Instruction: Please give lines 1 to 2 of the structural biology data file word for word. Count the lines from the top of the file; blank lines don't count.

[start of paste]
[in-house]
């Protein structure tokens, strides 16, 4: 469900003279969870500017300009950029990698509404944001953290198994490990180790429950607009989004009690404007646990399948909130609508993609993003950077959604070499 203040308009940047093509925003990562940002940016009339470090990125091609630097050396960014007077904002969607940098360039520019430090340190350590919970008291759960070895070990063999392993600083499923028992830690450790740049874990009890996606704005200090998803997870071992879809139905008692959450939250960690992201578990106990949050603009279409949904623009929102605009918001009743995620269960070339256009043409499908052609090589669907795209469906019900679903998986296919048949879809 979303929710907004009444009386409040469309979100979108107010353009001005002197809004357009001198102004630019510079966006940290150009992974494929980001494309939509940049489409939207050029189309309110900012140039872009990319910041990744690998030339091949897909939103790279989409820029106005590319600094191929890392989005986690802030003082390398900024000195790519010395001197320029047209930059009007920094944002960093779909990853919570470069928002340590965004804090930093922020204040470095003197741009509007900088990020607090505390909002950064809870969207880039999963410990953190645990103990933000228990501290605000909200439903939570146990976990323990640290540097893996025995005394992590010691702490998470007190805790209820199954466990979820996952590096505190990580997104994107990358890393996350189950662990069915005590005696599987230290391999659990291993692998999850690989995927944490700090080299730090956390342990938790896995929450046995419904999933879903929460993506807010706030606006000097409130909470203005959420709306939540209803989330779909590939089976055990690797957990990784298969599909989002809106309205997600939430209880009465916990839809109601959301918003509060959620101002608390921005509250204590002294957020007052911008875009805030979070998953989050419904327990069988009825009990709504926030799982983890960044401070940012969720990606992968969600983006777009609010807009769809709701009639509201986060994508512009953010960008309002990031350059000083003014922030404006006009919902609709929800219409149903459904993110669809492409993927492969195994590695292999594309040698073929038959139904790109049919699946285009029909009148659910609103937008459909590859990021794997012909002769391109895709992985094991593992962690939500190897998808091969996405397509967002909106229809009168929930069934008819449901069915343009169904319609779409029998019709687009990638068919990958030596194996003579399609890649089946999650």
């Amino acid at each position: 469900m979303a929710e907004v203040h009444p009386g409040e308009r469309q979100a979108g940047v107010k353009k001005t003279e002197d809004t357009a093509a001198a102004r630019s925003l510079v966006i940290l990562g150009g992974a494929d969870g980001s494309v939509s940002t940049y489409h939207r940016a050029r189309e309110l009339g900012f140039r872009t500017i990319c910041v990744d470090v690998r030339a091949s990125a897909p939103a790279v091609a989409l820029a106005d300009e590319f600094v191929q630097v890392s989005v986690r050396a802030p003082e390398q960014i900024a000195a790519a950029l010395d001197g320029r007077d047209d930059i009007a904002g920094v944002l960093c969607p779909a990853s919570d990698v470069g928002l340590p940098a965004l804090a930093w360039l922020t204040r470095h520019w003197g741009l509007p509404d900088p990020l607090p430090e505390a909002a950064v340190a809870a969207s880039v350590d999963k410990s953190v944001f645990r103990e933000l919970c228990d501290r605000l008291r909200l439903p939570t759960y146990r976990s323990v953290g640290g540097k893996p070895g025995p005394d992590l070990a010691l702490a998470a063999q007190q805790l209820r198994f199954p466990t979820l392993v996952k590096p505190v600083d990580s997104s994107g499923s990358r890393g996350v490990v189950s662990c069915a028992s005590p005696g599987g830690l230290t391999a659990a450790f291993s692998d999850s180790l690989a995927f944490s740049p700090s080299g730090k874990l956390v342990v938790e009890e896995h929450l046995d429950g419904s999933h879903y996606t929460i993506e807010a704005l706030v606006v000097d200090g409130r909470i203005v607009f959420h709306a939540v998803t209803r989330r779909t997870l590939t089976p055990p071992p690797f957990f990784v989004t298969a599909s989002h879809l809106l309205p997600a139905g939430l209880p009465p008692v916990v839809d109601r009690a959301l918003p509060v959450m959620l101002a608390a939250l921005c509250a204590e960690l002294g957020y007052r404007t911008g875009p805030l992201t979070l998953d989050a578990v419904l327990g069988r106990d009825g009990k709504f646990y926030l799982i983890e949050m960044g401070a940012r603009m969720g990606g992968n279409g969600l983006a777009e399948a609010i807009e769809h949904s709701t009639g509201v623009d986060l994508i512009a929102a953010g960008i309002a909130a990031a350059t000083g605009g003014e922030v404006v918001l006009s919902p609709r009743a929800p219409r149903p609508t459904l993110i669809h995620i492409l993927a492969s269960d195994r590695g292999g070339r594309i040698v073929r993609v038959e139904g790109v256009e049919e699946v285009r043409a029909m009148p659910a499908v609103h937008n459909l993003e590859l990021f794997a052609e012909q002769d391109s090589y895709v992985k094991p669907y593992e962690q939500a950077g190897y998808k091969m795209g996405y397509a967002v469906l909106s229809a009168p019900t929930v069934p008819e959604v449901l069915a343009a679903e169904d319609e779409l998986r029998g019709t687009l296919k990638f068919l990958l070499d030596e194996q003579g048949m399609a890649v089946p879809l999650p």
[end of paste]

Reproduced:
[in-house]
């Protein structure tokens, strides 16, 4: 469900003279969870500017300009950029990698509404944001953290198994490990180790429950607009989004009690404007646990399948909130609508993609993003950077959604070499 203040308009940047093509925003990562940002940016009339470090990125091609630097050396960014007077904002969607940098360039520019430090340190350590919970008291759960070895070990063999392993600083499923028992830690450790740049874990009890996606704005200090998803997870071992879809139905008692959450939250960690992201578990106990949050603009279409949904623009929102605009918001009743995620269960070339256009043409499908052609090589669907795209469906019900679903998986296919048949879809 979303929710907004009444009386409040469309979100979108107010353009001005002197809004357009001198102004630019510079966006940290150009992974494929980001494309939509940049489409939207050029189309309110900012140039872009990319910041990744690998030339091949897909939103790279989409820029106005590319600094191929890392989005986690802030003082390398900024000195790519010395001197320029047209930059009007920094944002960093779909990853919570470069928002340590965004804090930093922020204040470095003197741009509007900088990020607090505390909002950064809870969207880039999963410990953190645990103990933000228990501290605000909200439903939570146990976990323990640290540097893996025995005394992590010691702490998470007190805790209820199954466990979820996952590096505190990580997104994107990358890393996350189950662990069915005590005696599987230290391999659990291993692998999850690989995927944490700090080299730090956390342990938790896995929450046995419904999933879903929460993506807010706030606006000097409130909470203005959420709306939540209803989330779909590939089976055990690797957990990784298969599909989002809106309205997600939430209880009465916990839809109601959301918003509060959620101002608390921005509250204590002294957020007052911008875009805030979070998953989050419904327990069988009825009990709504926030799982983890960044401070940012969720990606992968969600983006777009609010807009769809709701009639509201986060994508512009953010960008309002990031350059000083003014922030404006006009919902609709929800219409149903459904993110669809492409993927492969195994590695292999594309040698073929038959139904790109049919699946285009029909009148659910609103937008459909590859990021794997012909002769391109895709992985094991593992962690939500190897998808091969996405397509967002909106229809009168929930069934008819449901069915343009169904319609779409029998019709687009990638068919990958030596194996003579399609890649089946999650």